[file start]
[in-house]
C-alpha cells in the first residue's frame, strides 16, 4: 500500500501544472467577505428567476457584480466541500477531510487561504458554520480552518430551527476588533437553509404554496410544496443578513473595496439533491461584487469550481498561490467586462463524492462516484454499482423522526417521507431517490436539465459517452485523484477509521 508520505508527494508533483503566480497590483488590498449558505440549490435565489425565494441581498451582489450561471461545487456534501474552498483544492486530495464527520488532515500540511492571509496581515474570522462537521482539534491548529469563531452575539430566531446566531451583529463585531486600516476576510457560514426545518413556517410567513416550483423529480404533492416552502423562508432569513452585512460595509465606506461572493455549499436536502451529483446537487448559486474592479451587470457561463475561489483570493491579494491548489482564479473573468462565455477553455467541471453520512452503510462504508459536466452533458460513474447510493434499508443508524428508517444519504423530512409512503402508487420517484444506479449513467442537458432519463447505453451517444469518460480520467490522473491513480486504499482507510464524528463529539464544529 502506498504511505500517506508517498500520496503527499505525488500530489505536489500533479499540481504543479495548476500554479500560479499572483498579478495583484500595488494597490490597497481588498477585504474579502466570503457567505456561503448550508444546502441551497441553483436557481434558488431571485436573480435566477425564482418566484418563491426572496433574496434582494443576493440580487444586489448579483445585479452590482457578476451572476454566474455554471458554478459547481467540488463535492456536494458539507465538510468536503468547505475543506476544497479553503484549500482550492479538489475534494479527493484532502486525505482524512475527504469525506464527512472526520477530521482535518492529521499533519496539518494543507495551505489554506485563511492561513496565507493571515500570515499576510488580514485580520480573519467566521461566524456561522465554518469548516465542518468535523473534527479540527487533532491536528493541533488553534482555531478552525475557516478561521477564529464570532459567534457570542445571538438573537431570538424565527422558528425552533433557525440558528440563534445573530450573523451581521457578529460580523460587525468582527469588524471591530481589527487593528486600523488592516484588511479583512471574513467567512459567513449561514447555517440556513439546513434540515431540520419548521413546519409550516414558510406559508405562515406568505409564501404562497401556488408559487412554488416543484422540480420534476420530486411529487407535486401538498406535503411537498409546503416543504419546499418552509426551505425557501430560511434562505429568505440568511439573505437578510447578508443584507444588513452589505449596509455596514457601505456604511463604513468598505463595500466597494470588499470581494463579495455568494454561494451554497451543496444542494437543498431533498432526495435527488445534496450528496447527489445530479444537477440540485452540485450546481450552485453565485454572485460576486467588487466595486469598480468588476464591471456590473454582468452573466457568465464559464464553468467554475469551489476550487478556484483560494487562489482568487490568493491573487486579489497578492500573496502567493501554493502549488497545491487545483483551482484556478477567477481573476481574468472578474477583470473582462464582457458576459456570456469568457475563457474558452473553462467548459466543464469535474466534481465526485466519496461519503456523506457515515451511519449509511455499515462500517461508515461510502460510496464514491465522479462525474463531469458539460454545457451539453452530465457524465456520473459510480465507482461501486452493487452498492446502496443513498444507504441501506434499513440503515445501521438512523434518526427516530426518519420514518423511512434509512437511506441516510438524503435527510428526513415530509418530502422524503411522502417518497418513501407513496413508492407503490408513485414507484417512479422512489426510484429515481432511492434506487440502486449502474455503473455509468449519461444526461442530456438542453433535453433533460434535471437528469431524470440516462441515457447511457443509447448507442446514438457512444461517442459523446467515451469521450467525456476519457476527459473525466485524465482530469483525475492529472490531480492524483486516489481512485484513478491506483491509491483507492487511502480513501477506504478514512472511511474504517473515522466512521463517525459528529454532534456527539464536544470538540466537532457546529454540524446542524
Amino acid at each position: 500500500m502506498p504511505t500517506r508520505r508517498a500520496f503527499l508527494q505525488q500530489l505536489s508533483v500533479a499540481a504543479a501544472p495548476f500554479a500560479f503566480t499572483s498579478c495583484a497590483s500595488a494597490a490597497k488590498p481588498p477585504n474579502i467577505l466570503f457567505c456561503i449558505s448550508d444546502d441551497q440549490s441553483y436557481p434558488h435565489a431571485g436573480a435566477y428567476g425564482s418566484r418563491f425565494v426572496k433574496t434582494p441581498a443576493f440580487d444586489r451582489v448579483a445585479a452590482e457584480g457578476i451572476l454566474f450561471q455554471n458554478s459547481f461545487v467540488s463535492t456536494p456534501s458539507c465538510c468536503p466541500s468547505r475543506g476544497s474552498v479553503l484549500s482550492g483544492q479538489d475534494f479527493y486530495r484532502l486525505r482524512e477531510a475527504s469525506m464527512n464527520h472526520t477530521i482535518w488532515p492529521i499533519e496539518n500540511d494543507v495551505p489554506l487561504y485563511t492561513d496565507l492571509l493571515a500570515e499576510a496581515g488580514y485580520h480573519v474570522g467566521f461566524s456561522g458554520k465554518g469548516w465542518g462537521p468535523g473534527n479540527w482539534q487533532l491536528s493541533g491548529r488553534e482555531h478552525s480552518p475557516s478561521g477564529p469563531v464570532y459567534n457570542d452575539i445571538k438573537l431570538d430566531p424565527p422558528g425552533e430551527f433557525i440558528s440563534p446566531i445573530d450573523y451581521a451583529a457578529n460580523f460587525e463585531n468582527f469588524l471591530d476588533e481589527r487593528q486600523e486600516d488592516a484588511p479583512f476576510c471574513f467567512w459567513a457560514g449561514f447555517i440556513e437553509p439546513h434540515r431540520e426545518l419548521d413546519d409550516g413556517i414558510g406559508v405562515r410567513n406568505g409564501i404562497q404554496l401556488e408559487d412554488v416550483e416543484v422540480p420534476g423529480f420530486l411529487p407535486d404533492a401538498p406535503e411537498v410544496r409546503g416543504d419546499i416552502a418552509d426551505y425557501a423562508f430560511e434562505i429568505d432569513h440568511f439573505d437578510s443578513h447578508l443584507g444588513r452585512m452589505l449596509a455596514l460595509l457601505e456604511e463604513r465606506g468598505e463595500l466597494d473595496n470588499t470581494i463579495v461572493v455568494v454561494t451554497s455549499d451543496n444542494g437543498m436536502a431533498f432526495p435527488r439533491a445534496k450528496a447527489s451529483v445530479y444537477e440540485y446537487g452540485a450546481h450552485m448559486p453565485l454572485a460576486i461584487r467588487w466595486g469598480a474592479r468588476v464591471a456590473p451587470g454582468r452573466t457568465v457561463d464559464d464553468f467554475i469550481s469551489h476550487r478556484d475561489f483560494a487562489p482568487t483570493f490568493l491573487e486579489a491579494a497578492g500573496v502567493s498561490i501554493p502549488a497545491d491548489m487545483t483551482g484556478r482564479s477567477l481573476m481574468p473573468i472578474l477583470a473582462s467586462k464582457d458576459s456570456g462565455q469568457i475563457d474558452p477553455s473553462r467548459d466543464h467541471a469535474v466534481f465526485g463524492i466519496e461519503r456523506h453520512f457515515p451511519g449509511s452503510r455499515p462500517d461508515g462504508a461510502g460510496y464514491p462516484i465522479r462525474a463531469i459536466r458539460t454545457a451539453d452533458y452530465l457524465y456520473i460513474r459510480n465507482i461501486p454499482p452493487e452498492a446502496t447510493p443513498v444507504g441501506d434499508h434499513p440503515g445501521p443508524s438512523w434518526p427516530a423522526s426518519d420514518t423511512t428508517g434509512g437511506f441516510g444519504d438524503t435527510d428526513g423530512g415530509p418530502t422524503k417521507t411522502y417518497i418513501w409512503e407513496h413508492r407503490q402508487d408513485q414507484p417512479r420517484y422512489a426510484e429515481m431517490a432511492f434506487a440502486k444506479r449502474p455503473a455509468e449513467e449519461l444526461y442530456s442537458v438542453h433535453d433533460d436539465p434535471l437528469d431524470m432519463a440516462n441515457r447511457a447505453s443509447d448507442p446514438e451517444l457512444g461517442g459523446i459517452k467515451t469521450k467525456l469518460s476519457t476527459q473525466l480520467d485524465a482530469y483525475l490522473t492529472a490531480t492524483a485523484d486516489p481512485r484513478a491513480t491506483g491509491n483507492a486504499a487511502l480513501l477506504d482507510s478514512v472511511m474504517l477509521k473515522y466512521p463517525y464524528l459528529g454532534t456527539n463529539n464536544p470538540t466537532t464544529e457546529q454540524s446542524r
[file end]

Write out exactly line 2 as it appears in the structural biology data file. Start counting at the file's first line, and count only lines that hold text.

C-alpha cells in the first residue's frame, strides 16, 4: 500500500501544472467577505428567476457584480466541500477531510487561504458554520480552518430551527476588533437553509404554496410544496443578513473595496439533491461584487469550481498561490467586462463524492462516484454499482423522526417521507431517490436539465459517452485523484477509521 508520505508527494508533483503566480497590483488590498449558505440549490435565489425565494441581498451582489450561471461545487456534501474552498483544492486530495464527520488532515500540511492571509496581515474570522462537521482539534491548529469563531452575539430566531446566531451583529463585531486600516476576510457560514426545518413556517410567513416550483423529480404533492416552502423562508432569513452585512460595509465606506461572493455549499436536502451529483446537487448559486474592479451587470457561463475561489483570493491579494491548489482564479473573468462565455477553455467541471453520512452503510462504508459536466452533458460513474447510493434499508443508524428508517444519504423530512409512503402508487420517484444506479449513467442537458432519463447505453451517444469518460480520467490522473491513480486504499482507510464524528463529539464544529 502506498504511505500517506508517498500520496503527499505525488500530489505536489500533479499540481504543479495548476500554479500560479499572483498579478495583484500595488494597490490597497481588498477585504474579502466570503457567505456561503448550508444546502441551497441553483436557481434558488431571485436573480435566477425564482418566484418563491426572496433574496434582494443576493440580487444586489448579483445585479452590482457578476451572476454566474455554471458554478459547481467540488463535492456536494458539507465538510468536503468547505475543506476544497479553503484549500482550492479538489475534494479527493484532502486525505482524512475527504469525506464527512472526520477530521482535518492529521499533519496539518494543507495551505489554506485563511492561513496565507493571515500570515499576510488580514485580520480573519467566521461566524456561522465554518469548516465542518468535523473534527479540527487533532491536528493541533488553534482555531478552525475557516478561521477564529464570532459567534457570542445571538438573537431570538424565527422558528425552533433557525440558528440563534445573530450573523451581521457578529460580523460587525468582527469588524471591530481589527487593528486600523488592516484588511479583512471574513467567512459567513449561514447555517440556513439546513434540515431540520419548521413546519409550516414558510406559508405562515406568505409564501404562497401556488408559487412554488416543484422540480420534476420530486411529487407535486401538498406535503411537498409546503416543504419546499418552509426551505425557501430560511434562505429568505440568511439573505437578510447578508443584507444588513452589505449596509455596514457601505456604511463604513468598505463595500466597494470588499470581494463579495455568494454561494451554497451543496444542494437543498431533498432526495435527488445534496450528496447527489445530479444537477440540485452540485450546481450552485453565485454572485460576486467588487466595486469598480468588476464591471456590473454582468452573466457568465464559464464553468467554475469551489476550487478556484483560494487562489482568487490568493491573487486579489497578492500573496502567493501554493502549488497545491487545483483551482484556478477567477481573476481574468472578474477583470473582462464582457458576459456570456469568457475563457474558452473553462467548459466543464469535474466534481465526485466519496461519503456523506457515515451511519449509511455499515462500517461508515461510502460510496464514491465522479462525474463531469458539460454545457451539453452530465457524465456520473459510480465507482461501486452493487452498492446502496443513498444507504441501506434499513440503515445501521438512523434518526427516530426518519420514518423511512434509512437511506441516510438524503435527510428526513415530509418530502422524503411522502417518497418513501407513496413508492407503490408513485414507484417512479422512489426510484429515481432511492434506487440502486449502474455503473455509468449519461444526461442530456438542453433535453433533460434535471437528469431524470440516462441515457447511457443509447448507442446514438457512444461517442459523446467515451469521450467525456476519457476527459473525466485524465482530469483525475492529472490531480492524483486516489481512485484513478491506483491509491483507492487511502480513501477506504478514512472511511474504517473515522466512521463517525459528529454532534456527539464536544470538540466537532457546529454540524446542524